That was eighteen months ago. Things are different now. This morning I braved the 26 degree cold and ran 2 1/2 miles as I do on most mornings. Back then, I had difficulty walking two flights of stairs. I'm working full 8 hour days now. I could easily work more but I don't because I want to spend time with my kids. One thing my experience taught me is how important it is to spend time with them. Last year I could hardly stay awake for eight hours without a nap. My immune system is as capable as it ever was, and spontaneous bleeding is no longer a threat. There is simply no evidence of cancer to be found in my body.

You see, despite Dr. Telder's predictions, I am, by all indications cured of my incurable disease. The doctor simply was unaware of the latest developments in the treatment of HCL. He did not know about two recent treatments that were much more effective than his antiquated treatment proposal of splenectomy followed by interferon.

The treatment that I chose was developed and administered at Scripps Clinic and Research Foundation in La Jolla, California. The treatment, a chemotherapy agent called 2-chlorodeoxyadenosine (2-CDA), involved a seven day intravenous infusion. While the drug had short term side effects like nausea, fever, and flu-like symptoms, there are no known long term side effects. Two weeks after the treatment I returned from California to my home in Rhode Island able to carry on my life, albeit on an abbreviated schedule. Two months after my return I was working full time, exercising for the first time in years, and feeling like a new person. While I have no guarantees, I have been given every reason to believe I will neither suffer a relapse nor later side effects from the treatment. Had I not set out to find information on my own, had I not been assertive in seeking and getting the best treatment available, the prognosis offered by Dr. Telder would have been fulfilled.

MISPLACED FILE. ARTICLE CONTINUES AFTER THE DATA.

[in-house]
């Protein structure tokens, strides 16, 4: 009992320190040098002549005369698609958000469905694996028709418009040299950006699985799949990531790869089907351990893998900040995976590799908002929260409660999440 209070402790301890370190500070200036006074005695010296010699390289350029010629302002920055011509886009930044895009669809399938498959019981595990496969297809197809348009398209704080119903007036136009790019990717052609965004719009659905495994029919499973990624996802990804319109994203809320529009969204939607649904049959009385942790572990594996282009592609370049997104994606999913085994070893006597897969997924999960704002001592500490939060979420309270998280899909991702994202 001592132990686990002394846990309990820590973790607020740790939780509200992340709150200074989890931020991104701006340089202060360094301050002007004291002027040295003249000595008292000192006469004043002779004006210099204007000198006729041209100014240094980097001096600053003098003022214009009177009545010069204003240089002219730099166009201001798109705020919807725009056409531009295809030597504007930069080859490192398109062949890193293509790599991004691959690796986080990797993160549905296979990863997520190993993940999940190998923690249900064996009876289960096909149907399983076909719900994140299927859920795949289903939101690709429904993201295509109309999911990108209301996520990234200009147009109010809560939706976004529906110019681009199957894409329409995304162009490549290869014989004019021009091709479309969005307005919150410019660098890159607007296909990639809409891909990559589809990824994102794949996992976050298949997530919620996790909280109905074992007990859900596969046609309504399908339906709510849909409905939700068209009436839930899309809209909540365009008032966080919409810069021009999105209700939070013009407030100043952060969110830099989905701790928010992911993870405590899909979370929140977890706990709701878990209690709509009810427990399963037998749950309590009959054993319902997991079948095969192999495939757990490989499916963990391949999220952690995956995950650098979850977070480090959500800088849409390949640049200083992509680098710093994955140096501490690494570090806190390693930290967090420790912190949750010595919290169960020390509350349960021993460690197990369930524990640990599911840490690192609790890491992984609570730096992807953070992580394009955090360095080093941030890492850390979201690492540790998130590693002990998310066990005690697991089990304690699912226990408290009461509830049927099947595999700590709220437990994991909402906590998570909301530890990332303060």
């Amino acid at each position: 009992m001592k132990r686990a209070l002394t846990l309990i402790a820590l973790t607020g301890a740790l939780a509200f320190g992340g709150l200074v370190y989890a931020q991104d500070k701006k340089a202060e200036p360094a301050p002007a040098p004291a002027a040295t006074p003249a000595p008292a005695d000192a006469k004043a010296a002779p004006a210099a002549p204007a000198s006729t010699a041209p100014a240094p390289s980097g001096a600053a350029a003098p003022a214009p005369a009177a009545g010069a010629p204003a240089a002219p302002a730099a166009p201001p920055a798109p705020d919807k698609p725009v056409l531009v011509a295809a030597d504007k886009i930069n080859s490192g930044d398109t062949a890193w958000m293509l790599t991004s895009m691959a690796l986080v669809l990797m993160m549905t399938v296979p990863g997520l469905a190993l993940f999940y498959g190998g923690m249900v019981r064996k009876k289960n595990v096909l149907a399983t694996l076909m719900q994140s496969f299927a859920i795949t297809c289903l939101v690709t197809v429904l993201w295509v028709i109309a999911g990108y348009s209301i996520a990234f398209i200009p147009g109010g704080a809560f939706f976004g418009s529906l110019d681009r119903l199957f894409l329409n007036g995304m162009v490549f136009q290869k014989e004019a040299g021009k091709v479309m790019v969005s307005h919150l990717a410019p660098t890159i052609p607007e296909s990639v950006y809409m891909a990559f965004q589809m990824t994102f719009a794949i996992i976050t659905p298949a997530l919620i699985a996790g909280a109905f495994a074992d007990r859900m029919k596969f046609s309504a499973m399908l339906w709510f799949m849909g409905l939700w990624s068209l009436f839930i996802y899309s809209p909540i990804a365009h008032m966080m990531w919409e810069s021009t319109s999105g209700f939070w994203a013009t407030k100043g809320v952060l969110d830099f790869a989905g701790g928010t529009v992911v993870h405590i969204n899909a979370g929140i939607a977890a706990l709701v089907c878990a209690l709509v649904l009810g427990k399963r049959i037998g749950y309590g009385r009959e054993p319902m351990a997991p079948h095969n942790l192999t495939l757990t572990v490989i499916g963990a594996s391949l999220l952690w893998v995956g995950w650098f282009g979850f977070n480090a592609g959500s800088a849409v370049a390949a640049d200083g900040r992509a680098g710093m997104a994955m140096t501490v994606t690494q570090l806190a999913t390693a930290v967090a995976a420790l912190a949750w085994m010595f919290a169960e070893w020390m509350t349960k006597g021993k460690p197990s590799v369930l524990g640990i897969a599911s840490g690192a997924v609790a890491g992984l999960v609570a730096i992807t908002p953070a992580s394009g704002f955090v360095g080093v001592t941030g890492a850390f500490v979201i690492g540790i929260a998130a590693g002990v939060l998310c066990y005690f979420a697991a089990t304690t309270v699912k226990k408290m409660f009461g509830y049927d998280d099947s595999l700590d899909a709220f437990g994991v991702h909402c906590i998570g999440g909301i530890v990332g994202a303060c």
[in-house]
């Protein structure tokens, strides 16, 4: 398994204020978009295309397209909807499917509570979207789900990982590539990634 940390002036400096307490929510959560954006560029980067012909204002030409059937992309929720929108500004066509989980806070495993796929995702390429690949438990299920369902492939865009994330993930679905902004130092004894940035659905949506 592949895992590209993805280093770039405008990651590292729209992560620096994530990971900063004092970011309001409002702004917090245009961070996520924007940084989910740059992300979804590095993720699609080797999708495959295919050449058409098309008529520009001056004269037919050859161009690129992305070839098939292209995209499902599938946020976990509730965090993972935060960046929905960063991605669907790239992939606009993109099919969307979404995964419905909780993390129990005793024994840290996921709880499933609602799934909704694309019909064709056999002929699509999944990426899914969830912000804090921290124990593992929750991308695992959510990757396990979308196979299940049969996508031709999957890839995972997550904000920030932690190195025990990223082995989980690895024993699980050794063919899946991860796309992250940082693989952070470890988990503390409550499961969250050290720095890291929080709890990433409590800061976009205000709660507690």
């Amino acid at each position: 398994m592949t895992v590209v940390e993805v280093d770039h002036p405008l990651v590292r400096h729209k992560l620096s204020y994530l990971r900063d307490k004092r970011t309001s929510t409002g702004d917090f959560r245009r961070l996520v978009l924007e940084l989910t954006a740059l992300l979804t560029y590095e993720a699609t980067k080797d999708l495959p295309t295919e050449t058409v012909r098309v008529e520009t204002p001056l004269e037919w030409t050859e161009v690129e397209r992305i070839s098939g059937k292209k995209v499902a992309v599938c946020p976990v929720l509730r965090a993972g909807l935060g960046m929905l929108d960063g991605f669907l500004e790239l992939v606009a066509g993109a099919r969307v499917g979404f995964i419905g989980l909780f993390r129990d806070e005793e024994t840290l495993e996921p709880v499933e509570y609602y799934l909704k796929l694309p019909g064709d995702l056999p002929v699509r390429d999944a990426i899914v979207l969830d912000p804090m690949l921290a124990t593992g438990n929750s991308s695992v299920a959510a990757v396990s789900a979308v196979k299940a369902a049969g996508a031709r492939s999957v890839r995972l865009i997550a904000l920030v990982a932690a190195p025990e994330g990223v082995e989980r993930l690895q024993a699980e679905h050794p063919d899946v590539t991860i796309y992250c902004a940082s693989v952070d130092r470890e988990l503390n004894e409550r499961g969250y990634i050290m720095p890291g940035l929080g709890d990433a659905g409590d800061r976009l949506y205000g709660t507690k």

Every person with a serious illness has the responsibility to be informed about that illness and its treatment options. The seriously ill patient must take responsibility for doing all he can to prolong his life and to strive for the best quality of life possible. As my experience (and that of so many others) shows, relying solely on one's doctor will not always be adequate. It takes some research and study and some assertiveness to assure that you know what the choices are and to make those choices based on the best information possible.

Clearly my own efforts resulted in a home run; I found a cure for an illness that was supposed to be debilitating and fatal. In my case (at least in retrospect) it was all black and white, there was a bad choice and a much better choice. Not every cancer sufferer will be so fortunate or have choices so clearly contrasted as I did. However, many patients will have choices as to how to battle the formidable enemy called cancer. To know how to make the best choices, indeed to know what the choices are, you need to become informed. You need also to use that information to derive the power you will need to give yourself the best chance possible.

*The name "Dr. Telder" is fictitious. Any resemblance to any person's actual name is unintended and coincidental.

Following my experiences, I founded Schine Online Services, a search service to provide information about the latest research and treatments available for other persons faced with a serious illness.